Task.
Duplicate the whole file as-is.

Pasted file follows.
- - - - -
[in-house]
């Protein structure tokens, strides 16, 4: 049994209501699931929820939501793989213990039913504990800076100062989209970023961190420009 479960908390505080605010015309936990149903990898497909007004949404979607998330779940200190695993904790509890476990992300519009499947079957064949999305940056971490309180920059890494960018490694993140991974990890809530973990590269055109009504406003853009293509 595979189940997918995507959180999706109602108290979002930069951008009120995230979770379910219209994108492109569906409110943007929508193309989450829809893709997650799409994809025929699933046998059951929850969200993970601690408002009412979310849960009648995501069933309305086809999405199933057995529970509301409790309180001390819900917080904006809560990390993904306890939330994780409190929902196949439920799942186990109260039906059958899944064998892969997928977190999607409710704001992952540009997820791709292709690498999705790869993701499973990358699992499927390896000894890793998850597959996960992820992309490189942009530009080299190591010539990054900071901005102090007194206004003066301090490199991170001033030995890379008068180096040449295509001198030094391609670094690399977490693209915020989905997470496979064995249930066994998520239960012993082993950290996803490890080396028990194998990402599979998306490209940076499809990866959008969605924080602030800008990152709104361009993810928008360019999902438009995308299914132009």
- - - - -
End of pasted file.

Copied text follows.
[in-house]
């Protein structure tokens, strides 16, 4: 049994209501699931929820939501793989213990039913504990800076100062989209970023961190420009 479960908390505080605010015309936990149903990898497909007004949404979607998330779940200190695993904790509890476990992300519009499947079957064949999305940056971490309180920059890494960018490694993140991974990890809530973990590269055109009504406003853009293509 595979189940997918995507959180999706109602108290979002930069951008009120995230979770379910219209994108492109569906409110943007929508193309989450829809893709997650799409994809025929699933046998059951929850969200993970601690408002009412979310849960009648995501069933309305086809999405199933057995529970509301409790309180001390819900917080904006809560990390993904306890939330994780409190929902196949439920799942186990109260039906059958899944064998892969997928977190999607409710704001992952540009997820791709292709690498999705790869993701499973990358699992499927390896000894890793998850597959996960992820992309490189942009530009080299190591010539990054900071901005102090007194206004003066301090490199991170001033030995890379008068180096040449295509001198030094391609670094690399977490693209915020989905997470496979064995249930066994998520239960012993082993950290996803490890080396028990194998990402599979998306490209940076499809990866959008969605924080602030800008990152709104361009993810928008360019999902438009995308299914132009």